Successes in the Fight against Malaria

  • International efforts to fight malaria have led to a total decline of global malaria mortality rates by 60 percent among all age groups since 2000 and by 65 percent among children under five.[3]
  • More than 50 percent of the population is now sleeping under insecticide-treated mosquito nets in sub-Saharan Africa, compared to 2 percent in 2000.[3]
  • Also in sub-Saharan Africa, the percentage of households with access to insecticide-treated mosquito nets and/or indoor residual spraying rose from 2 percent in 2000 to 59 percent in 2014.[3]
  • As of the end of 2015, the Global Fund had distributed 600 million insecticide-treated nets, treated 659 million cases of malaria, and protected 61 million structures with indoor residual spraying.[6]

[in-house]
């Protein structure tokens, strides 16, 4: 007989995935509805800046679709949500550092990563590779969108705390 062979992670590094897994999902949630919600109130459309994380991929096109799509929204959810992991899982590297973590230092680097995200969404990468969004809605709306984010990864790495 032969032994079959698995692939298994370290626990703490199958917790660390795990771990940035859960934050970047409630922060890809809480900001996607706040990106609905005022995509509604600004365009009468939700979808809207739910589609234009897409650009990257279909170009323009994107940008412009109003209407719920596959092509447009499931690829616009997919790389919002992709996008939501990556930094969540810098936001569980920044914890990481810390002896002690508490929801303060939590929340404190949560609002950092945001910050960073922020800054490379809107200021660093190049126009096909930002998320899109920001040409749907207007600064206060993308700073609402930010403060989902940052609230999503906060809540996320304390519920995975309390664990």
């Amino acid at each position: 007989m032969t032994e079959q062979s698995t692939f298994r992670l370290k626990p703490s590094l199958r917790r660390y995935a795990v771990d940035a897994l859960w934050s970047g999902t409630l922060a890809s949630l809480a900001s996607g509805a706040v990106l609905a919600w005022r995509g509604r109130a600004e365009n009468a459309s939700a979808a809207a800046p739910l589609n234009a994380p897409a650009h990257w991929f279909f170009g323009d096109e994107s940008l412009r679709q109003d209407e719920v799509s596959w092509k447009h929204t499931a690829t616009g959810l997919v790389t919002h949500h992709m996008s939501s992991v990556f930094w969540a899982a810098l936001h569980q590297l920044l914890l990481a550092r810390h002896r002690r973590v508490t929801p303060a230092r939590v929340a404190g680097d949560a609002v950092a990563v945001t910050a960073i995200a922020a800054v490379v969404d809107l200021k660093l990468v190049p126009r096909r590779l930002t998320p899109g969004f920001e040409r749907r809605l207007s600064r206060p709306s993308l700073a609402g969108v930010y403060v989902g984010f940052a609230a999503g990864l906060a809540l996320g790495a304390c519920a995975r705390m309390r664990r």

Strategically Fighting Malaria

Progress in malaria reduction is fragile and can be quickly reversed. More than 90 percent of resurgences over the past 80 years were due, at least in part, to weakened malaria control programs in which resource constraints were the most commonly identified factor.[4] The country of Sri Lanka, for example, nearly eliminated malaria in the 1960s with a mere 17 cases recorded. Once the country relaxed its efforts, however, the disease rebounded dramatically; more than 260,000 malaria cases were diagnosed there in 1999. Thankfully, due to renewed investment and careful surveillance— including blood testing, treatment, widespread prevention efforts and community education — no indigenous cases have been identified in Sri Lanka since October 2012. But the country’s epidemic illustrates how quickly resurgence can occur.

Over the last few years, malaria-carrying mosquitoes have grown resistant to insecticides commonly used in insecticide treated nets; this problem has been reported in 64 countries. Additionally, drug resistance to artemisinin, a core malarial drug, has been reported in four countries in Southeast Asia (Burma, Cambodia, Thailand and Vietnam) and in new areas of the greater Mekong sub-region, increasing concerns about losing the drug as an effective first-line treatment.[4]

New Tools and Strategies Needed for Malaria Treatment and Prevention